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Almost five years ago, the Air Force posted a video featuring Captain Christian Williams, a protestant chaplain. Williams spoke about his experience as a chaplain in the military, calling it one of the most rewarding ministries in the world, giving multiple examples of times that remind him of why he loves his job.

“We’re riding over in a C-130, I’m sitting beside an airman, and she says, you know what, I’m really scared,” he recounted. “She says this to me. She says, I’m really scared. I said, it’s gonna be fine, I was talking her through it. And at the same time, I didn’t know what to expect. This is my first deployment. So I said to her, I said you know what, you’re gonna be fine. She says that’s easy for you, because you’re a chaplain. And I looked at her, and I said, it’s easy for you as well, because the same God that loves me, He loves you. And the same God that’s gonna take care of me is gonna take care of you.”

Williams then said that she later told him, before leaving Iraq, that she had found God because of the example he set. And it’s this anecdote that has Mikey Weinstein calling for the video’s removal.

It’s not clear why Weinstein is only now, five years later, upset about the video. But according to Weinstein, who is the president of the Military Religious Freedom Foundation, the anecdote shared by Williams violates the First Amendment. Weinstein, who is an atheist, regularly challenges displays of faith in the military. He unsuccessfully demanded that Marine Corps Base Hawaii remove a “God Bless the Military” sign, and found issue with an Army recruiting poster that implored potential soldiers to fight for God and country.

In this case, it seems that Weinstein won’t be able to get the video removed. Air Force spokeswoman Rose Richeson says there is no problem with the video.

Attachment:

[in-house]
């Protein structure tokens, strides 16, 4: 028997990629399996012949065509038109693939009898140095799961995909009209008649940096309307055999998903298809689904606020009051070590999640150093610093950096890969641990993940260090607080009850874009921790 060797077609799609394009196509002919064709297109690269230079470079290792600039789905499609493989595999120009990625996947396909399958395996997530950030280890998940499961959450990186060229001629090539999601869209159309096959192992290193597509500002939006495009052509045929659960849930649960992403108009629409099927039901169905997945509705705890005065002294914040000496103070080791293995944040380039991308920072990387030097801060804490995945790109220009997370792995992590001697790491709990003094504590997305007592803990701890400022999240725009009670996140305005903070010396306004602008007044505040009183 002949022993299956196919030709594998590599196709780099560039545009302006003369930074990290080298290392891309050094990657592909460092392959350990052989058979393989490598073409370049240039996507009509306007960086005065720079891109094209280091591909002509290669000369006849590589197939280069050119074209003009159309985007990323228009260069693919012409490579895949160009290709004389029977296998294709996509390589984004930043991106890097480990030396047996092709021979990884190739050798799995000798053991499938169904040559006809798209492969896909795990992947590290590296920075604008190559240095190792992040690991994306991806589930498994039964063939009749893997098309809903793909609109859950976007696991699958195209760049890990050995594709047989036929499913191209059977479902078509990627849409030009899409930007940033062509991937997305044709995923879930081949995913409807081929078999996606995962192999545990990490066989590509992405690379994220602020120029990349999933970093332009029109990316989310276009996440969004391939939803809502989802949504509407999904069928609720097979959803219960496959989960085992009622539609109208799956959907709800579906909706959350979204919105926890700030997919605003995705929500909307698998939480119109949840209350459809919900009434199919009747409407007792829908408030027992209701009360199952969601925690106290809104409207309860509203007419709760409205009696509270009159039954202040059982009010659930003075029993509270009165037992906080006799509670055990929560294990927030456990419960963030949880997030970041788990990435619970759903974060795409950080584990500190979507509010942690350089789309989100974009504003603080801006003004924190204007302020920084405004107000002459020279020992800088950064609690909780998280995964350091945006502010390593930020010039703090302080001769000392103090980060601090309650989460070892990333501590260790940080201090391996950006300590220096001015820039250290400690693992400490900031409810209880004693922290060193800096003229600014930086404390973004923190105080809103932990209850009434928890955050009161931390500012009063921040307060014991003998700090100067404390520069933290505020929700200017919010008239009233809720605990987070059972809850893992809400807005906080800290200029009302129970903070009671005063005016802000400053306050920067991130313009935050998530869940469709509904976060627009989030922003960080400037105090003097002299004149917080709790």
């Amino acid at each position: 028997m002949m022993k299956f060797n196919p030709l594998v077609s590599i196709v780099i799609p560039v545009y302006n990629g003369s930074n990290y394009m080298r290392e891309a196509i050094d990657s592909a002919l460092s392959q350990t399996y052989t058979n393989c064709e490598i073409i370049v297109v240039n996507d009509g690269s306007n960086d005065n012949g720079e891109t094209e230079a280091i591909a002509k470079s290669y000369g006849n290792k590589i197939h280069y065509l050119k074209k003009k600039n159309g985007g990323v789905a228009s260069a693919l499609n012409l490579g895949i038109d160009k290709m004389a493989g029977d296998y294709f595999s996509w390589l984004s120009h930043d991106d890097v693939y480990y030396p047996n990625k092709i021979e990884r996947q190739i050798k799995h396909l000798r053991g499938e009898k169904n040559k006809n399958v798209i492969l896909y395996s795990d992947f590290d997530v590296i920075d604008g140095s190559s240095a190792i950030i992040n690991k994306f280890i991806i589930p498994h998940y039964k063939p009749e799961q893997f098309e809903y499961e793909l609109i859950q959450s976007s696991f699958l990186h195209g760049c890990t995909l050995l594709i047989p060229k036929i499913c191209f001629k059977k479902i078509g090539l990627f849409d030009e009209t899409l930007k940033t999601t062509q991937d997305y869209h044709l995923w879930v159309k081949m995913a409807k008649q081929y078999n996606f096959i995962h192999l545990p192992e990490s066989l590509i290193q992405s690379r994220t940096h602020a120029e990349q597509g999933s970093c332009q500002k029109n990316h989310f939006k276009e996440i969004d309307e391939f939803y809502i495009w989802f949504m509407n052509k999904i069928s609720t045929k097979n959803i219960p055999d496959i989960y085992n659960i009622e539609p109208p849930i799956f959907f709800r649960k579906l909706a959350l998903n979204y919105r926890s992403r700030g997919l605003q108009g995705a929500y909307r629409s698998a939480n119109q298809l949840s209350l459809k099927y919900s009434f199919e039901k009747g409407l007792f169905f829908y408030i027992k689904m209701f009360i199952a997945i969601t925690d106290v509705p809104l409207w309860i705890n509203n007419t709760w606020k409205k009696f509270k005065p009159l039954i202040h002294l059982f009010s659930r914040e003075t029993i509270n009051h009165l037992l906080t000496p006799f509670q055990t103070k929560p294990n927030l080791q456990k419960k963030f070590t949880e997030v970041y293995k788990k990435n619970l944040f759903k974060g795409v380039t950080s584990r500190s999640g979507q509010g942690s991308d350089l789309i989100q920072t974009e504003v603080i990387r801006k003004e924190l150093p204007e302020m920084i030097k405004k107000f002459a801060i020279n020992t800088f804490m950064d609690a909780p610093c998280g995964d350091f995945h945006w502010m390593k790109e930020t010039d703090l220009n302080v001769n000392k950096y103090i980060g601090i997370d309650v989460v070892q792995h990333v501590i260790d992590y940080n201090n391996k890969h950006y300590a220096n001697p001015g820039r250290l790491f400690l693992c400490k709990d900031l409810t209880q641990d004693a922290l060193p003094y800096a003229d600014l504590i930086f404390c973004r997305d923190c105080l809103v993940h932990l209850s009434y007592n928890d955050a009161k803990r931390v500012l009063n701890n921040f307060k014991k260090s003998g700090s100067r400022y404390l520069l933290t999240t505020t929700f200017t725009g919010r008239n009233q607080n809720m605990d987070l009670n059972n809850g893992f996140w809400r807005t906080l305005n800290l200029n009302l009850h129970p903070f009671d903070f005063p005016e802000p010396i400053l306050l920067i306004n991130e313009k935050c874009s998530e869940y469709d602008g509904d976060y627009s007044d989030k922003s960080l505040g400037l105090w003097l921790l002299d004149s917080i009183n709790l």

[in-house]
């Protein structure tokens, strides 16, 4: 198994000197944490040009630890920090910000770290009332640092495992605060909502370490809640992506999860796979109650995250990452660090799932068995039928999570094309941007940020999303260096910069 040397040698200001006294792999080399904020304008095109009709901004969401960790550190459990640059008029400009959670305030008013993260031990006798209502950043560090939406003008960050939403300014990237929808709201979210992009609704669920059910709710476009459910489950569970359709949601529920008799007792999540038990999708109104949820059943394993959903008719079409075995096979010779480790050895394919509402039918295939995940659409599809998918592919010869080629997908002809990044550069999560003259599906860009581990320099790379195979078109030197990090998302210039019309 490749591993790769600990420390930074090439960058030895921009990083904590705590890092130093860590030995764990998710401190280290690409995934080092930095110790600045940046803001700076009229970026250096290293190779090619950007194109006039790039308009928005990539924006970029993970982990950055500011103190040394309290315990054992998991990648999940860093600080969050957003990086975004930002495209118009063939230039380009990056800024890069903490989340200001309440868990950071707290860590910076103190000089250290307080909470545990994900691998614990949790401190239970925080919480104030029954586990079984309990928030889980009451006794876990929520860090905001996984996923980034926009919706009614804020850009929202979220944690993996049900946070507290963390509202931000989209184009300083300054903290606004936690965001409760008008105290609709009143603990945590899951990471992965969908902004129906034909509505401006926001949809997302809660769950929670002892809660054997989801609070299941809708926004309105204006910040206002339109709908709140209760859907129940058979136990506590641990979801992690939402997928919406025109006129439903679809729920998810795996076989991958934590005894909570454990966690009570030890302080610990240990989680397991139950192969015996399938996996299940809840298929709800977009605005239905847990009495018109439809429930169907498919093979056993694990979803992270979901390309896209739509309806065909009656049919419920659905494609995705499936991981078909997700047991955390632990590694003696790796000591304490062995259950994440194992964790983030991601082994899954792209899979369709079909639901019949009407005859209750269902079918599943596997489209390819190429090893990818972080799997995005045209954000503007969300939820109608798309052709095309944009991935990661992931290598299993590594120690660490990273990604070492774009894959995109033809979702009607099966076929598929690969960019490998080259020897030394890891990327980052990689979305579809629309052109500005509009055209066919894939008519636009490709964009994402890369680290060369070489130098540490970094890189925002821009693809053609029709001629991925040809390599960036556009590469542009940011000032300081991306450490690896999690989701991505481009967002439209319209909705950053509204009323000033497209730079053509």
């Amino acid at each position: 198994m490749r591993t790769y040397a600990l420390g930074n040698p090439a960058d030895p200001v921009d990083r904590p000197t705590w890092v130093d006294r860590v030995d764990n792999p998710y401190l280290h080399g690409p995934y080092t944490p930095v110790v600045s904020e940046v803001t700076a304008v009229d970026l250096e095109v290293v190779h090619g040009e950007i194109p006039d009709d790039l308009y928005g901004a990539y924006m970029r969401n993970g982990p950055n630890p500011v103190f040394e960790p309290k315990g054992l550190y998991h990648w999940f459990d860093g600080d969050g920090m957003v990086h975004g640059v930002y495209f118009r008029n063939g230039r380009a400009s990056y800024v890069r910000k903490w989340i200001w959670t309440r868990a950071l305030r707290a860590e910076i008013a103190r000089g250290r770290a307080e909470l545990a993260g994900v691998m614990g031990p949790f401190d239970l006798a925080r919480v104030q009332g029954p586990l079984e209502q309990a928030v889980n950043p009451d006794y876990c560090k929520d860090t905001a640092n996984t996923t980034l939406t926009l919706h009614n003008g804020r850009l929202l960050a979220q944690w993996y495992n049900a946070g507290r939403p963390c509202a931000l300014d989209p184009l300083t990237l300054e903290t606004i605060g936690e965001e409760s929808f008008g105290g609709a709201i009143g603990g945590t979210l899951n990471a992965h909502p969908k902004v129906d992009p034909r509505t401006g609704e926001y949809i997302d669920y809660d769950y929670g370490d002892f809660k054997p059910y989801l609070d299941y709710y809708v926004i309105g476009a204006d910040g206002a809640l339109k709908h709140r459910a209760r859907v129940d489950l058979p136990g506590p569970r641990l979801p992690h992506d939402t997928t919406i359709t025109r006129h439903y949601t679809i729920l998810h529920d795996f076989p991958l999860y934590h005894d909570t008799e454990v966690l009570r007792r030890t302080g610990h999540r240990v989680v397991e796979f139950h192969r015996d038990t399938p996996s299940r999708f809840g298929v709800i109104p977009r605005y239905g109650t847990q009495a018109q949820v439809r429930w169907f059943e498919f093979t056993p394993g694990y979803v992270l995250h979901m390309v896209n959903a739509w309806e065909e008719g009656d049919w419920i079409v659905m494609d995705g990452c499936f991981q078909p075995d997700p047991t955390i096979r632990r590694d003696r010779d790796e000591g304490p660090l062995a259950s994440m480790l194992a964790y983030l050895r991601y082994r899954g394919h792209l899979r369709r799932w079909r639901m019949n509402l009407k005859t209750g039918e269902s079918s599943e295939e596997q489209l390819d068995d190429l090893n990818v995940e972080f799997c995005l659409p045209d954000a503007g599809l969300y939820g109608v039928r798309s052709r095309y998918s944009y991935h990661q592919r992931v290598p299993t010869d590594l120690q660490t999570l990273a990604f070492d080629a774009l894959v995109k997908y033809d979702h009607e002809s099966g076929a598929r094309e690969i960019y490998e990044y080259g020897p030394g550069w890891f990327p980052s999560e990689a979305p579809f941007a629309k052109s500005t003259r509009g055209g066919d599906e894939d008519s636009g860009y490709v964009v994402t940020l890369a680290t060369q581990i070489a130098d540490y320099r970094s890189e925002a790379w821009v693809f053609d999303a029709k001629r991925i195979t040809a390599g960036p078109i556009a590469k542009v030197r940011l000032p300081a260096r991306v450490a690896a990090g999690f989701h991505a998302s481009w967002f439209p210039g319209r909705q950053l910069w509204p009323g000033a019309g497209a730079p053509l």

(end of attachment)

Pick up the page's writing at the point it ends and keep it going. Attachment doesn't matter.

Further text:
“The Air Force Chaplain Corps’ mission is to provide for the spiritual needs of airmen. Air Force chaplains are ready to support airmen facing the challenges and stressors inherent in deployed and home environments,” she said. “Chaplains being available to airmen for spiritual support, and sharing these experiences in their official capacity, does not violate the establishment clause or Air Force regulations.”

Michael Berry, senior counsel and director of military affairs for the First Liberty Institute in Plano, Texas, also says that he doesn’t see a problem with the video, pointing out that the Pentagon allows service members to share their personal faith with other service members, as long as they don’t proselytize.

“That is a bedrock principle of religious freedom for which First Liberty Institute fights,” he said. “In the Air Force recruiting video, the young airman approached the chaplain and explained that it was his leadership by example that led to her religious conversion. That is precisely the kind of character our military needs in its chaplains, and it’s the type of religious expression Congress has taken great steps to protect.”